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INDIANAPOLIS – Alex Okafor won’t run the 40-yard dash at the NFL Scouting Combine because he’s recovering from a bruised hip he got at the Senior Bowl last month. But then the pass-rushing defensive end from Texas says he hasn’t run one since his sophomore year in high school.
And, he isn’t concerned about when he might run the next one.
“It’s not needed,” Okafor said on Saturday during his Q&A session in the media center at Lucas Oil Stadium. “The 40-yard dash is not needed in football at my position.”
Instead, Okafor would prefer that teams look at his performance at the Senior Bowl before he was injured.
“I think I showed a lot of teams that I’m more explosive than they thought,” he said. “I know a lot of guys came up to me and said, ‘Wow, I didn’t know you were that explosive.’ I guess that answered a couple of questions.”
Regardless of his disdain for the 40, you can bet scouts will expect to see Okafor run at the Texas Pro Day workout on March 26.
Okafor had 12.5 sacks and 20 quarterback pressures last season, after posting eight sacks and 14 tackles for losses in 2011.
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INDIANAPOLIS – Reality TV came to the NFL Scouting Combine on Saturday afternoon.
Actually, it was the Q&A session for Norte Dame linebacker Manti Te’o at Lucas Oil Stadium. But it was unlike any of the other player interviews at this Combine, or any Combine for the matter. Long-time attendees could remember the throngs that assembled for Florida quarterback Tim Tebow (2010), Ohio State running back Maurice Clarett (2005) and Auburn QB Cam Newton (2011).
But those gatherings looked like intimate one-on-one interviews compared to the treatment afforded Te’o.
The NFL Network carried the interview live, while reporters and cameras began assembling near podium C in the media center on two occasions – and hours before the interview actually took place – based on rumors that he was on his way.
And the almost-morbid fascination had little to do with his prowess as a football player. Instead, it was the next step in Te’o’s damage control after it was revealed he has been the victim of a hoax dealing with the death of a girlfriend he met on line who never existed.
The attention was so intense that several publications and outlets carried advances on Saturday morning that Te’o would talk later in the day.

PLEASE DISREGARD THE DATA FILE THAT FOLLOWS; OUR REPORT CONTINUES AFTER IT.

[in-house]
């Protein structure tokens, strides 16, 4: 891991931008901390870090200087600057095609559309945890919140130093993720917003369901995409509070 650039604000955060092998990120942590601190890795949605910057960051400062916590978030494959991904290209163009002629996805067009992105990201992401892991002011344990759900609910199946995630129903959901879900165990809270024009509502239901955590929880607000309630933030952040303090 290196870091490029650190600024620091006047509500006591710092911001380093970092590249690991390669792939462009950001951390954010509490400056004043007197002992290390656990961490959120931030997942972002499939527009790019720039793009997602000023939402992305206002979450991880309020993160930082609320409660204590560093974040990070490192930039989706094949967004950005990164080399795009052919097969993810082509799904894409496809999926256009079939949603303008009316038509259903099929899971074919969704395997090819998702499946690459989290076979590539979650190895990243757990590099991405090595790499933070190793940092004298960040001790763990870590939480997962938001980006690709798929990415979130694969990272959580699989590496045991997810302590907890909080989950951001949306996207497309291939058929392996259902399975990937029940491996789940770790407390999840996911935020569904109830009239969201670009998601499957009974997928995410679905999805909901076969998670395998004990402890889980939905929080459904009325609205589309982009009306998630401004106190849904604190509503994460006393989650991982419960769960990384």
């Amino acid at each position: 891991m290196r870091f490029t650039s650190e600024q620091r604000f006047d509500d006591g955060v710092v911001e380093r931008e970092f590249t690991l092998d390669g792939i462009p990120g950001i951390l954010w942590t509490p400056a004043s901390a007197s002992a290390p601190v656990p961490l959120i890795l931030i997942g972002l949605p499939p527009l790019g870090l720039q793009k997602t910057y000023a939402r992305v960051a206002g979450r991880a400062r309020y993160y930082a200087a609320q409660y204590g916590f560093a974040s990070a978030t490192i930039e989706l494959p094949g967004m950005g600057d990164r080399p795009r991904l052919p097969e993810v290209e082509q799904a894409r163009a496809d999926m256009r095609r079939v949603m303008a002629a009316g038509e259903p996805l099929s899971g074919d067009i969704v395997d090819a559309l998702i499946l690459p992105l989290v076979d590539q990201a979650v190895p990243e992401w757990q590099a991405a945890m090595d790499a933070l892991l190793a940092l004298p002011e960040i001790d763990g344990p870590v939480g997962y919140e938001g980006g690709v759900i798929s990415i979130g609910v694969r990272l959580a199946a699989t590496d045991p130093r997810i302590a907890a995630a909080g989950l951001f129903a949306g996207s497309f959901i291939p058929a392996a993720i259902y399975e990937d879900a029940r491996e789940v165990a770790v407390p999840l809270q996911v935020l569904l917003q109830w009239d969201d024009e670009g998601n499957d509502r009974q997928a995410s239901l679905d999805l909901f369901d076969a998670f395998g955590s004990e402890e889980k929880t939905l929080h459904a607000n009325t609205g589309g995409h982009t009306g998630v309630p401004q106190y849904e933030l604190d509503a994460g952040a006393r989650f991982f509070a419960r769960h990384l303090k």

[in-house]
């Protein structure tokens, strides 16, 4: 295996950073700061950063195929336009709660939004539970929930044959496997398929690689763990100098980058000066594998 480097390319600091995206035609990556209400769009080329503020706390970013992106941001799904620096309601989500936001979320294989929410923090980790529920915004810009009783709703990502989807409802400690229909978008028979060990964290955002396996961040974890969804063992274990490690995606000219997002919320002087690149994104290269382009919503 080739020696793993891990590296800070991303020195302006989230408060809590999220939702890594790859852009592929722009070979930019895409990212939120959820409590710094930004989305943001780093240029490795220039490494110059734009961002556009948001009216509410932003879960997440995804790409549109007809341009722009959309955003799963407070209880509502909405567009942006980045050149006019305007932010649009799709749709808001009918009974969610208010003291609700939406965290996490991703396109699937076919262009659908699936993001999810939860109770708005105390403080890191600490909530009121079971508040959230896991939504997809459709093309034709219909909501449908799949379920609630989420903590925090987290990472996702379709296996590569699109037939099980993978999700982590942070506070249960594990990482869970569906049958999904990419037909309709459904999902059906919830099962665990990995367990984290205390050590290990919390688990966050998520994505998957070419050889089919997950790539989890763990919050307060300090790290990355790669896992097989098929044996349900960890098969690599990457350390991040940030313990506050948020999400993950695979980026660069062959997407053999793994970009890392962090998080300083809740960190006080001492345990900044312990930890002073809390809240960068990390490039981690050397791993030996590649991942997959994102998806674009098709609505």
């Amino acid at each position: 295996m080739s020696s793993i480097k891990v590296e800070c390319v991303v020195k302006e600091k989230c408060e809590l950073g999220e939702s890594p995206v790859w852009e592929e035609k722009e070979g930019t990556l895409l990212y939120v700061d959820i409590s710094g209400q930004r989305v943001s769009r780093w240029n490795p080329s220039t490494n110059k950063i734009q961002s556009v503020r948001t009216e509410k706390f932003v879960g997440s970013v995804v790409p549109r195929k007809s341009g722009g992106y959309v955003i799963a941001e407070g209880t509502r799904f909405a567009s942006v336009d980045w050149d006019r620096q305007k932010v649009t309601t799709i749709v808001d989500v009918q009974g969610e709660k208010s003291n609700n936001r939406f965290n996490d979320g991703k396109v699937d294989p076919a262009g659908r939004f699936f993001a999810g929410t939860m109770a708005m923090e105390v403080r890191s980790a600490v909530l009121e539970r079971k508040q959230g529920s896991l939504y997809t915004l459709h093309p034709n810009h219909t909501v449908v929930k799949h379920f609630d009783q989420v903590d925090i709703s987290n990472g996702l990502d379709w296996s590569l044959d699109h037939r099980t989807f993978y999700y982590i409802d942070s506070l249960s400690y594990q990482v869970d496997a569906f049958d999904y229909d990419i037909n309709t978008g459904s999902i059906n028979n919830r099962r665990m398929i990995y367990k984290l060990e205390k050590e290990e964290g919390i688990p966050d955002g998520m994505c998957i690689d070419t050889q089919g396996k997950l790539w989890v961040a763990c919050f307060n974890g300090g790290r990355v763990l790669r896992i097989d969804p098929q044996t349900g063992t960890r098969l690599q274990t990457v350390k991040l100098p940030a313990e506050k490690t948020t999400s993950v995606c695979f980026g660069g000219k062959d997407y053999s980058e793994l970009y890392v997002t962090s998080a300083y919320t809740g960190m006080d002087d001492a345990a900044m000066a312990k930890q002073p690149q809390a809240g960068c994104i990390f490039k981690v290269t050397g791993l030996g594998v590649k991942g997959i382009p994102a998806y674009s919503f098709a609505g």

He finished second in the Heisman Trophy balloting after leading the Irish to an unbeaten regular season, but now must work on repairing his reputation with NFL teams as they prepare for the April NFL Draft.
“They’ve told me that they’ve all just wanted to hear from me what the truth was,” Te’o said when asked what reaction he has been getting during interviews with team representatives. “They haven’t really said anything about it affecting me.”
He said he discussed the situation with one team for 30 seconds and the rest of his 15-minute session centered on football.
“They want to hear it from me,” Te’o said. “They want to know what happened.”
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INDIANAPOLIS – Gus Bradley is attending his eighth NFL Scouting Combine, but this one is unlike the previous seven.
That will happen when you go from being a position coach, as he was with the Buccaneers from 2006-08; to a defensive coordinator, as he was with the Seahawks the past four years; to a head coach, the position he was hired to fill with the Jaguars last month.
Asked on Saturday for an example of the change, Bradley smiled and said, “The other day, it’s the first time that I saw punters and kickers do heights and weights. I’m sitting there kind of shaking my head thinking, ‘I’ve never done this before.’ ”
As a position coach, Bradley attended the Combine only to see the players at that position. As a coordinator, he would hang around long enough to see all the defensive players. Now, he’s here from start to finish.
“But it’s been great,” he said. “It’s been a great opportunity. Everyday I’ve been learning.”